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Seven Partick Thistle directors including chairman Jacqui Low and former player Alan Rough have resigned amid fan unrest.

A number of supporters have been deeply unhappy over the way the club board interpreted the wishes of late lottery winner Colin Weir, whose wish was for Thistle fans to inherit his majority stake.

The club board could not agree a deal with the 900-strong Jags Foundation and instead brokered an ownership agreement with the PTFC Trust, whose accountability and legitimacy as a democratic fan-run group has been questioned by the foundation.

A statement read: “With immediate effect, the club can confirm that seven directors of Partick Thistle FC have resigned.

“They are chairman Jacqui Low and fellow directors Andrew Byron, Alan Caldwell, Douglas Noble, John Penman, Michael Robertson and Alan Rough MBE – they have informed the PTFC Trust of their decision and the resignations have been accepted.

“There will be no further comment by the club today.

“The full focus of the club’s CEO, staff, management team and players is on our home fixture against Ayr United a week on Saturday.”

The directors released their own statement explaining their decision.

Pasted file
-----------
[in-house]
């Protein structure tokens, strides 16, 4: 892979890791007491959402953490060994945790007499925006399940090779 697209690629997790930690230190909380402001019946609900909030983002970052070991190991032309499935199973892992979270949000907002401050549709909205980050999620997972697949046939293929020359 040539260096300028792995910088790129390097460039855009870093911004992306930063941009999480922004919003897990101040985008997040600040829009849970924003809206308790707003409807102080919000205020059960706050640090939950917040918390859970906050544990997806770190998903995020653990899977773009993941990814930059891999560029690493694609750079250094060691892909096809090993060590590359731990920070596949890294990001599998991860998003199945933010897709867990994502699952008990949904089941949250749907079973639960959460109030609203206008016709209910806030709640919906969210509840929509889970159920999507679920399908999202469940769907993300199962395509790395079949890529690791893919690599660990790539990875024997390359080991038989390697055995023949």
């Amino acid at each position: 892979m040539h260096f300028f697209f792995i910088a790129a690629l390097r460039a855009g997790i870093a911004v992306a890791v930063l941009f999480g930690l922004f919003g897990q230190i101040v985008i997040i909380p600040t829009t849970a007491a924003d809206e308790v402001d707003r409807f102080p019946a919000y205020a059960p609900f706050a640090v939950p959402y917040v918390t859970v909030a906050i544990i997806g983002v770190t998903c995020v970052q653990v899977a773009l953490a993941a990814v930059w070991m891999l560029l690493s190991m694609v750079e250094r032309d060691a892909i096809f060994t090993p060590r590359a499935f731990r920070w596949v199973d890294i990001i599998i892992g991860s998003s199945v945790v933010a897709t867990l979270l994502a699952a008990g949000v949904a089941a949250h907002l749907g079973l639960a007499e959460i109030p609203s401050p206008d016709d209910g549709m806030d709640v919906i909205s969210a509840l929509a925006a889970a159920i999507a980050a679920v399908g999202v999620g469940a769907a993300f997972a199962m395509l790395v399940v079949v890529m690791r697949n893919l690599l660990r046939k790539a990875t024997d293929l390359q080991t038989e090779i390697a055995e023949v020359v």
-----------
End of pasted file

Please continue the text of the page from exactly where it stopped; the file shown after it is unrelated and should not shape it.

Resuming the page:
The comment, posted on the official club website, read: “Although all members of the board were re-elected at last month’s AGM, a section of the fanbase, encouraged by a false narrative about fan ownership and ongoing negative commentary, has not moved on.

“It became clear that their actions could impact on the club long term, particularly on match days, at a hugely important time for the team on the park. The disruption has already caused loss of potential sponsorship and, if allowed to go unchecked, it could do significant and real damage to the club these fans claim to love.

“The board discussed the best way to protect Thistle from this increasingly destructive behaviour. Sadly, we came to the conclusion that it meant us resigning for the good of the club.”

Rough later claimed that some supporters had taken their protests too far.

The former Scotland goalkeeper told PLZ Soccer: “I don’t object to supporters protesting. I think everyone has a right to protest but there’s a way to protest.

“I was turning up to games and just wanting to support the team and see the team doing well. But a small minority through the game, using foul and abusive language directed towards Jacqui Low, was wrong for me.

“That was the worst thing for me, I just couldn’t get my head round that.”